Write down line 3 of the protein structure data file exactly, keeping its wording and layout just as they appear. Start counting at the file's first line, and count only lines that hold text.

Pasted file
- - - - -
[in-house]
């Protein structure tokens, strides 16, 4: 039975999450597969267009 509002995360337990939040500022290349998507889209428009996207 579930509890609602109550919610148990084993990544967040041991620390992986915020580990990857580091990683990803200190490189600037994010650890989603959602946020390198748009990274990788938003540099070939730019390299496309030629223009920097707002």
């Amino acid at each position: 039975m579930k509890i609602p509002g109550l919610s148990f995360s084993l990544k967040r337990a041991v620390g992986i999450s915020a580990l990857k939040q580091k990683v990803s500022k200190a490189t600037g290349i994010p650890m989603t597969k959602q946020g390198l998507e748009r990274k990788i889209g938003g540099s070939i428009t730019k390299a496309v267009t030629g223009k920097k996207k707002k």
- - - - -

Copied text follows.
């Amino acid at each position: 039975m579930k509890i609602p509002g109550l919610s148990f995360s084993l990544k967040r337990a041991v620390g992986i999450s915020a580990l990857k939040q580091k990683v990803s500022k200190a490189t600037g290349i994010p650890m989603t597969k959602q946020g390198l998507e748009r990274k990788i889209g938003g540099s070939i428009t730019k390299a496309v267009t030629g223009k920097k996207k707002k």